Nest buys security camera maker Dropcam for $555M

Steven Loeb · June 21, 2014 · Short URL:

Nest says that no Dropcam data will be able to be accessed by its parent company Google

Dropcam is becoming part of the Google/Nest family,

The video-monitoring and security startup has been purchased by Nest, it was announced on Friday. The price was $555 million, in cash. Nest was, of course, picked up by Google for $3.2 billion in January.

In a blog post, Matt Rogers, Nest's founder and head of engineering, explained why the company made the acquisition.

"Although this was a big decision for us, it wasn’t a difficult one to make. Before deciding to extend an offer to Dropcam, we spent a lot of time looking at camera companies and technologies around the world," he said. "And I can say without a doubt, Dropcam has the best products, services, and customer experience in the business."

In addition, he noted that Nest and Dropcam are similar in numerous ways.

"Dropcam built their company from the ground up with the goal of helping people stay connected to the things they care about. In a matter of a few short years, their team has managed to create products that change how people interact with their homes. So naturally, we couldn’t help but feel our companies would be a good match."

The deal has yet to close, but when it does Dropcam will be integrated into Nest, including customer support and customer privacy. Rogers assured customers that, as with Nest, no data will be shared 'with anyone (including Google) without a customer’s permission."

In addition, he also made sure to note that there will be no advertisements incorporated into Dropcam.

"Eventually, the plan is for us to work together to reinvent products that will help shape the future of the conscious home and bring our shared vision to more and more people around the world," said Rogers.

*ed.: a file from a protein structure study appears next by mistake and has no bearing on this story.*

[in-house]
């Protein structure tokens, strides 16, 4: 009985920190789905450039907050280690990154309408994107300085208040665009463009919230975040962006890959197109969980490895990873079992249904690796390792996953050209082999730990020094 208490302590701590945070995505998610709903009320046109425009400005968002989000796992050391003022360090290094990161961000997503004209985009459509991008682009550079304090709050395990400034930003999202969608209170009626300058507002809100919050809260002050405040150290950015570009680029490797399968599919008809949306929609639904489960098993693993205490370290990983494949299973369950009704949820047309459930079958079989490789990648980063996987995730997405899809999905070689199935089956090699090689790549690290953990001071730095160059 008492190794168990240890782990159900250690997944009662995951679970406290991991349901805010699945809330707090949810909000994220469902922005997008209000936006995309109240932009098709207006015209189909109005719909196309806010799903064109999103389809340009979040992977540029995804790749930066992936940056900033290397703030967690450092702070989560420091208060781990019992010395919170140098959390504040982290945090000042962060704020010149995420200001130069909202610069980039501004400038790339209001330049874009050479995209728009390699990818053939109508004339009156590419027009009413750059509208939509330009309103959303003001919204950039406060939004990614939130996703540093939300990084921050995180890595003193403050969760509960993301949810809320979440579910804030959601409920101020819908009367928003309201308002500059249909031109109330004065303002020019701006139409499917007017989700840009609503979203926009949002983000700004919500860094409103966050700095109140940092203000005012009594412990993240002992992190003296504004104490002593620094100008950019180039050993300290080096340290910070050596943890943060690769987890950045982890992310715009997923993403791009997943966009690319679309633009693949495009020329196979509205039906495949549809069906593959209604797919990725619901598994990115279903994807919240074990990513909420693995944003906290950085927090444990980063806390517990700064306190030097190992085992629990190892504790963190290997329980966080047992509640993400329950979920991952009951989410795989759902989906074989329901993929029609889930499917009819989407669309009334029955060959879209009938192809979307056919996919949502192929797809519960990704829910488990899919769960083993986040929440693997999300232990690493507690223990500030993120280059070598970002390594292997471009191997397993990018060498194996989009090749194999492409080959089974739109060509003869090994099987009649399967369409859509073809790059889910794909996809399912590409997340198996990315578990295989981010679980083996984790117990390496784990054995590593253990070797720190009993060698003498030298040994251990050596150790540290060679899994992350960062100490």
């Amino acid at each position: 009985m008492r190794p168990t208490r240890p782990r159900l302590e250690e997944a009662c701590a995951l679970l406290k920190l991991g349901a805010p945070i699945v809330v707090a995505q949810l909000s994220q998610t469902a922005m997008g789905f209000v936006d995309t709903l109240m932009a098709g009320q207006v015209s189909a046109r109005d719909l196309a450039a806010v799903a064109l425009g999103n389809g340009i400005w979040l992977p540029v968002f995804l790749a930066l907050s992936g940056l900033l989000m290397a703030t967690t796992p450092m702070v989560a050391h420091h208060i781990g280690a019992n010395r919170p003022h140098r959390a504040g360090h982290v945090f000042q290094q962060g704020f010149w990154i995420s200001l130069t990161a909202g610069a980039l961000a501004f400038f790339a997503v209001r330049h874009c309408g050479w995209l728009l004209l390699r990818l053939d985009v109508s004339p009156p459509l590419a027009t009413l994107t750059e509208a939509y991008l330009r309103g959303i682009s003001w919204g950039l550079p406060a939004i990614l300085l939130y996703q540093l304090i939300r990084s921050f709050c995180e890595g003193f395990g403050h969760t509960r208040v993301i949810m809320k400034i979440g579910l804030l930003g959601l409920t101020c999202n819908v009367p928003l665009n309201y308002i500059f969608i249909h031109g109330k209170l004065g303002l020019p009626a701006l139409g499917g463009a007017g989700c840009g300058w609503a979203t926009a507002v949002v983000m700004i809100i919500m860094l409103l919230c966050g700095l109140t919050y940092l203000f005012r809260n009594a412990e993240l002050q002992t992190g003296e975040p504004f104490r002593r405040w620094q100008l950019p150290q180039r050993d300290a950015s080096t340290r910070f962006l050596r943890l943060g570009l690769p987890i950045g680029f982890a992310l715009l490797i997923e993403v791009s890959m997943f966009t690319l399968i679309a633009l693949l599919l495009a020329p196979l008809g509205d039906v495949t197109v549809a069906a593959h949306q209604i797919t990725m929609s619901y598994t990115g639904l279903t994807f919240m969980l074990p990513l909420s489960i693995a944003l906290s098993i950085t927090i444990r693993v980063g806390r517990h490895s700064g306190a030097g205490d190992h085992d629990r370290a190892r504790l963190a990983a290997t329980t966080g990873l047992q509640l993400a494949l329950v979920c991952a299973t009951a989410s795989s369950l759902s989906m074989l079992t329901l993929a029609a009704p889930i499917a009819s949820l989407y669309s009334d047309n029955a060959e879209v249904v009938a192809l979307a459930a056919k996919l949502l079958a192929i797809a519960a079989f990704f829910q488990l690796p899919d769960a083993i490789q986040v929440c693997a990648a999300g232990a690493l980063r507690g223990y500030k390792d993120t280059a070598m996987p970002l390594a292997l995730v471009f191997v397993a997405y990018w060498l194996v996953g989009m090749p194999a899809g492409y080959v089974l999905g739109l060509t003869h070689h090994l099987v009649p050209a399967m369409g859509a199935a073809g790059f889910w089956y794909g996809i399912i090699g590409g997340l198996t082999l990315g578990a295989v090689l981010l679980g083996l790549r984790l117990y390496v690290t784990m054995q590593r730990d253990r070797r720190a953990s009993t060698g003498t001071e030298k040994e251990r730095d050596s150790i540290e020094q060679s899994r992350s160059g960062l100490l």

In a separate post, Greg Duffy reiterated Rogers' point about the similarities between the two companies.

"Nest and Dropcam are kindred spirits. Both were born out of frustration with outdated, complicated products that do the opposite of making life better. After numerous conversations with Nest Founders Tony and Matt, it was clear that we shared a similar vision," he wrote. "Nest cares as much about customers, privacy and product experiences as we do. Our products and technologies are a natural fit and by joining up with Nest we can fully realize our vision."

Founded in 2009, Dropcam makes in-home cameras, which include free live streaming, two-way talk and remote viewing from a smartphone.

The company raised $47.8 million in funding, most recently picking up $30 million in Series C funding from Institutional Venture Partners, Accel Partners, Menlo Ventures, and Kleiner Perkins Caufield & Byers.

For Nest, the security cameras will be their third product. The company started out selling smart thermostats, before debuting new carbon monoxide and smoke detectors, also known as Nest Protect devices, in October.

The Nest Protect devices were taken off the shelf for two months, however, after the company realized that a feature called Wave, which was supposed to let people silence the alarm by waving their hand under the sensor, could actually turn off the alarm altogether. 

The devices went back on sale, without the Wave feature, earlier this week.

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